n * 5 = 0 *)
rewrite (Nat.mul_eq_0_l n 3).
(* n : nat
H : n * 3 = 0
============================
0 * 5 = 0

subgoal 2 (ID 37) is:
n * 3 = 0
subgoal 3 (ID 38) is:
3 <> 0 *)
{ lia. }
{ lia. }
{ lia. }
Qed.

(* Writing [rewrite <lemma> by <tactic>] lets you rewrite if and only if all
the preconditions can be solved by <tactic>. *)
Lemma rewrite_by :
forall n,
n * 3 = 0 ->
n * 5 = 0.
Proof.
intros.
(* n : nat
H : n * 3 = 0
============================
n * 5 = 0 *)
rewrite (Nat.mul_eq_0_l n 3) by lia.
(* n : nat
H : n * 3 = 0
============================
0 * 5 = 0 *)
(* No new subgoals this time *)
lia.
Qed.

(* Like [apply], you can pass arguments to [rewrite]; this is useful if you
have multiple places that could be transformed by the same lemma and want
to specify which one you mean. *)
Lemma rewrite_with_arguments :
forall n m p,
p + m = n ->
n + n = m + p + n.
Proof.
intros.
(* n, m, p : nat
H : p + m = n
============================
n + n = m + p + n *)

(* Now, we want to [rewrite] with [Nat.add_comm] to switch the order of [p]
and [m] so we can use H. But when we try, Coq will attempt to change the
order of the first [Nat.add] it sees -- [n + n]. That fails, because it
doesn't change the goal at all. *)
Fail rewrite Nat.add_comm. (* error : "Tactic generated a subgoal identical
to the original goal" *)

(* if we specify the arguments to [Nat.add_comm], it works *)
rewrite (Nat.add_comm m p).
(* n, m, p : nat
H : p + m = n
============================
n + n = p + m + n *)
rewrite H.
reflexivity.
Qed.
End RewriteExamples.

(* reflexivity :
The [reflexivity] tactic is simple but powerful. Basically, you tell Coq "I'm
pretty sure both things on the side of this [eq] are the same" and Coq then
simplifies them until either they can't be simplified further or they're equal.
[reflexivity] takes no arguments.

[reflexivity] also works on other relations that are known to Coq to be
reflexive, like [<=].

Performance note : If [reflexivity] is very slow, Coq is probably simplifying
something it shouldn't be simplifying, and you should try transforming your
goal some more to get rid of any subterms that are huge when simplified, such
as a non-opaque proof or a term with a ton of [let]s in it.
*)
Module ReflexivityExamples.

(* if the two sides of the [eq] are precisely equal, call [reflexivity]! *)
Lemma basic_reflexivity :
5 = 5.
Proof.
reflexivity.
Qed.
(* also works on other reflexive relations like [<=] *)
Lemma reflexivity_le :
5 <= 5.
Proof.
reflexivity.
Qed.

(* [reflexivity] works even if it has to inline definitions for the two sides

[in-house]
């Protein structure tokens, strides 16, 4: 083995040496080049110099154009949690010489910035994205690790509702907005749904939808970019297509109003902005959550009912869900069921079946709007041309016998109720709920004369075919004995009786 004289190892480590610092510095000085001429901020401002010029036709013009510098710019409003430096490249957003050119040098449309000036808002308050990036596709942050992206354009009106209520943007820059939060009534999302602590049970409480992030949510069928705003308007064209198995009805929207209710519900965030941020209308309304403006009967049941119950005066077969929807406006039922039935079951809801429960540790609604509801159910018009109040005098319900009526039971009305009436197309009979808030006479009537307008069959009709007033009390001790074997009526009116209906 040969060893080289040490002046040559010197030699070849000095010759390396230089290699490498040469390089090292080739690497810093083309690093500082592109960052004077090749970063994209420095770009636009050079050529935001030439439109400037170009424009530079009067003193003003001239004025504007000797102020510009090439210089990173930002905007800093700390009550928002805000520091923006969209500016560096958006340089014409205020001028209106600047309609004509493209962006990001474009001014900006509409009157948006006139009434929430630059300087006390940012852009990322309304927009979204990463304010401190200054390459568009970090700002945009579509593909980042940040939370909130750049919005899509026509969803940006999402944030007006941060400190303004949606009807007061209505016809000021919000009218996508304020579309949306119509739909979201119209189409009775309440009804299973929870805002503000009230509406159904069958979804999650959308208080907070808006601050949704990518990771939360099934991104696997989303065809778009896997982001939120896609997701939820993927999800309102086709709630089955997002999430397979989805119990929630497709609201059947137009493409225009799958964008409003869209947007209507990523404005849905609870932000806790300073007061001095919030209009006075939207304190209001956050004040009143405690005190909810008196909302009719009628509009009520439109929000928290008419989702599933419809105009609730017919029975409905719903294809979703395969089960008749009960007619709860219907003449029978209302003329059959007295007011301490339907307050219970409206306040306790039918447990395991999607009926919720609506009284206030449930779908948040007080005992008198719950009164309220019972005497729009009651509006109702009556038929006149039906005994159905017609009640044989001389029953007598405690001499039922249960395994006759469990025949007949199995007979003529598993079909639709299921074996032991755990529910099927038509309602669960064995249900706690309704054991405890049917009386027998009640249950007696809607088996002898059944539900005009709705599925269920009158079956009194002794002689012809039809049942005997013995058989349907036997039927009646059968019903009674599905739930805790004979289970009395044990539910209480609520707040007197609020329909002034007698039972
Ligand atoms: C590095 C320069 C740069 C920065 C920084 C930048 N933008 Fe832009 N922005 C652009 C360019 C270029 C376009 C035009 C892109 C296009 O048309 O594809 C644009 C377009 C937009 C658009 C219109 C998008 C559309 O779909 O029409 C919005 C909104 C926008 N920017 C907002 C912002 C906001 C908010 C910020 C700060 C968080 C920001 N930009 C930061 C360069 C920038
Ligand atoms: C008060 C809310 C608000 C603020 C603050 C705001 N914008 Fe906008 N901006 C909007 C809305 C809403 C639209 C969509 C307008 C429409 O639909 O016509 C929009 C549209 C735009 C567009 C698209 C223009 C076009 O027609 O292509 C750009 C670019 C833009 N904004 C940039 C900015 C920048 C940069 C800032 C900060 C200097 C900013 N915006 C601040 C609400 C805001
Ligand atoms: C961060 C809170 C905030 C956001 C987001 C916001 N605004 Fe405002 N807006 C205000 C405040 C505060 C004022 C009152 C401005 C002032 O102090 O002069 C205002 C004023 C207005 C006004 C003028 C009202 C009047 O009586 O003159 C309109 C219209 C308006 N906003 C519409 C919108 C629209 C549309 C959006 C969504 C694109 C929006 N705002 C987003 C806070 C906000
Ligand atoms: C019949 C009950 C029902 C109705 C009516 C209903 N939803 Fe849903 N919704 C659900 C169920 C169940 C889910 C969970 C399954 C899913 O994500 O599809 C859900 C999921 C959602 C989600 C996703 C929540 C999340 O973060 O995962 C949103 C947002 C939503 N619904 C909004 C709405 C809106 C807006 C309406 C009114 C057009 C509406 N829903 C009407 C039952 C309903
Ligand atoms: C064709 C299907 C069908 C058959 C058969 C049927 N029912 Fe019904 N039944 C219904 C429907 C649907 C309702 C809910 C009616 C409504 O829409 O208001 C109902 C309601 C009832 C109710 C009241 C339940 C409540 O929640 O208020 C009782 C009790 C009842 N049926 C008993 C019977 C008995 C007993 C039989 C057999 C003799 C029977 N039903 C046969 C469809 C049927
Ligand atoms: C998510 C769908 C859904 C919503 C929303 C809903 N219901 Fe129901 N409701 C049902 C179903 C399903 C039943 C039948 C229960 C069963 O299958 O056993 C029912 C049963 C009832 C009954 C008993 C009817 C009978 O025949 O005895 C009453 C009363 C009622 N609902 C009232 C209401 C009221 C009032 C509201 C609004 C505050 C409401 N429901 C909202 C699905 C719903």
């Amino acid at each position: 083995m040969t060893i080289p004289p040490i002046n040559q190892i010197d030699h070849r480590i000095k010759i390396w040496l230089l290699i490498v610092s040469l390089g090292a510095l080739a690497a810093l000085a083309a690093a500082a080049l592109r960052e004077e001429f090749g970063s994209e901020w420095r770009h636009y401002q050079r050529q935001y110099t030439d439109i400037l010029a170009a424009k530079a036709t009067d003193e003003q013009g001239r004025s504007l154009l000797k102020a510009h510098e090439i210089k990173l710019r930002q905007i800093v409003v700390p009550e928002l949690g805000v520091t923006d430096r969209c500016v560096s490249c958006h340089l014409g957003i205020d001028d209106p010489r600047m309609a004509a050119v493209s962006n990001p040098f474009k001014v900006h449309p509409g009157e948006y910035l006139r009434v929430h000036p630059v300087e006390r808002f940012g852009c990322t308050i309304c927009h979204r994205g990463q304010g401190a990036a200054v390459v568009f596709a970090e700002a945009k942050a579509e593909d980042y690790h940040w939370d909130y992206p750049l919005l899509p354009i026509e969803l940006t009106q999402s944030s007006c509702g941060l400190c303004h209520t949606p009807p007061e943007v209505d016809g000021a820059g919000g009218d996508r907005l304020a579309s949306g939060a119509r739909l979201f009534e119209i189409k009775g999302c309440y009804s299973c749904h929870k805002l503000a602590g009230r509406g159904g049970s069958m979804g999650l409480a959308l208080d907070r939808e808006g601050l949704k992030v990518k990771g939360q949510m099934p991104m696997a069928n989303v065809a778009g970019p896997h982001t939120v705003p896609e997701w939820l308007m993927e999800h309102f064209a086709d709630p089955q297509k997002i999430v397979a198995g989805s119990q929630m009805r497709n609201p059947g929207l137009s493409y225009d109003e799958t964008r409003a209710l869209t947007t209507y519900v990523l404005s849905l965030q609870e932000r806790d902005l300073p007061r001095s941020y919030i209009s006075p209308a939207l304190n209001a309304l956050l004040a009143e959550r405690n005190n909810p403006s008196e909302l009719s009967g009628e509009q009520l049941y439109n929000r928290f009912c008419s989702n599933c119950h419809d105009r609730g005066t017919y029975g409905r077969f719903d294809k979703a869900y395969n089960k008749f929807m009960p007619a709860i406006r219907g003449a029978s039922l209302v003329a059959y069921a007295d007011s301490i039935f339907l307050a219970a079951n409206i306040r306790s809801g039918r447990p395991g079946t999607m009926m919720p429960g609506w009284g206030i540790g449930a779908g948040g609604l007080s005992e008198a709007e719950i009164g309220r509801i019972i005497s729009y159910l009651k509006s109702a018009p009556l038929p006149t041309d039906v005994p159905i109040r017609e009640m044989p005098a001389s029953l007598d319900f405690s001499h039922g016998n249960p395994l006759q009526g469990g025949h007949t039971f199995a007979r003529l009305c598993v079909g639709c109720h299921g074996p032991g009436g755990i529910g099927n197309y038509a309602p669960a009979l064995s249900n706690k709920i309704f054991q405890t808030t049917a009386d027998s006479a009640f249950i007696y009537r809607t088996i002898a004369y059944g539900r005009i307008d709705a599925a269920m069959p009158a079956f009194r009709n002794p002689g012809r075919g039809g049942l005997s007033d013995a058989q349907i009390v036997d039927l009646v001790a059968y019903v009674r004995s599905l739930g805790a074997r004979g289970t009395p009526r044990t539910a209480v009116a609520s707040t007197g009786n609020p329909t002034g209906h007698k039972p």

to be equal *)
Definition x : nat := 5.
Lemma reflexivity_inlines :
x = 5.
Proof.
reflexivity.
Qed.
(* in this case, [reflexivity] inlines [Nat.add] *)
Lemma reflexivity_inlines' :
3 + 2 = 5.
Proof.
reflexivity.
Qed.

(* However, [reflexivity] knows nothing about math, and won't understand
anything in terms of variables unless the variables are in exactly the same
places on either side of the [eq]. *)
forall n m : nat,
n + m = m + n.
Proof.
Fail reflexivity. (* error : "Unable to unify 'm + n' with 'n + m'." *)
Abort.

(* Sometimes, if you're lucky, your expression simplifies in exactly the way
you want it to. In this case, [Nat.add] branches on the first argument
first, and simply returns the second argument. So [reflexivity] figures this
one out, even though it's bad at math. *)
Lemma reflexivity_lucky :
forall n : nat,
0 + n = n.
Proof.
reflexivity.
Qed.
(* However, it's not recommended to rely on this, because if the definition of
[Nat.add] changed, your proof would break. Already, this doesn't work if you
reverse the arguments, because [Nat.add] is trying to branch on the first
argument. *)
Lemma reflexivity_unlucky :
forall n : nat,
n + 0 = n.
Proof.
Fail reflexivity. (* error : "Unable to unify 'n' with 'n + 0'." *)
Abort.
(* You can see why [reflexivity] works for [0 + n] but not [n + 0] by running
[Eval compute] on the expression to simplify it yourself. *)
Eval compute in (fun n => 0 + n). (* simplifies to [fun n => n] *)
Eval compute in (fun n => n + 0). (* simplifies to a recursive match expression *)
End ReflexivityExamples.

(* cbv :
The [cbv] tactic inlines definitions in your goal or hypotheses. If you give
it no arguments, it will inline everything. If you give it a list of term
names, however, it will only inline the things you named. [cbv] will also
inline [let]s and apply functions (so something like [(fun x y => x + y) 5]
would become [(fun y => 5 + y)].

Performance note : like [reflexivity], it's not a good idea to use [cbv] on
very large terms, because it will be slow.
*)
Module CbvExamples.

(* With no arguments, [cbv] inlines everything *)
Lemma simple_cbv :
Nat.double 5 = 11 - 1.
Proof.
(*
============================
Nat.double 5 = 11 - 1 *)
cbv.
(*
============================
10 = 10 *)
reflexivity.
Qed.

(* With arguments, [cbv] inlines only the functions specified *)
Lemma cbv_arguments :
Nat.double 5 = 11 - 1.
Proof.
(*
============================
Nat.double 5 = 11 - 1 *)
cbv [Nat.double]. (* now [Nat.double] gets inlined but [Nat.add] and
[Nat.sub] do not *)
(*
============================
5 + 5 = 11 - 1 *)
reflexivity.
Qed.

(* You can pass multiple arguments *)
Lemma cbv_multiple_arguments :
Nat.double 5 = 11 - 1.
Proof.
(*
============================
Nat.double 5 = 11 - 1 *)
cbv [Nat.double Nat.sub].
(*
============================
5 + 5 = 10 *)
reflexivity.
Qed.

(* You can also use a "-" sign to say "inline everything *except*
these functions" *)
Lemma cbv_exclude :
Nat.double 5 = 11 - 1.
Proof.
(*
============================
Nat.double 5 = 11 - 1 *)
(*
============================
5 + 5 = 10 *)
reflexivity.
Qed.

(* [cbv] works in hypotheses too *)
Lemma cbv_in_hypothesis :
forall n,
Nat.double 5 = n ->
n = 10.
Proof.
intros.
(* n : nat
H : Nat.double 5 = n
============================
n = 10 *)
cbv [Nat.double] in H.
(* n : nat
H : 5 + 5 = n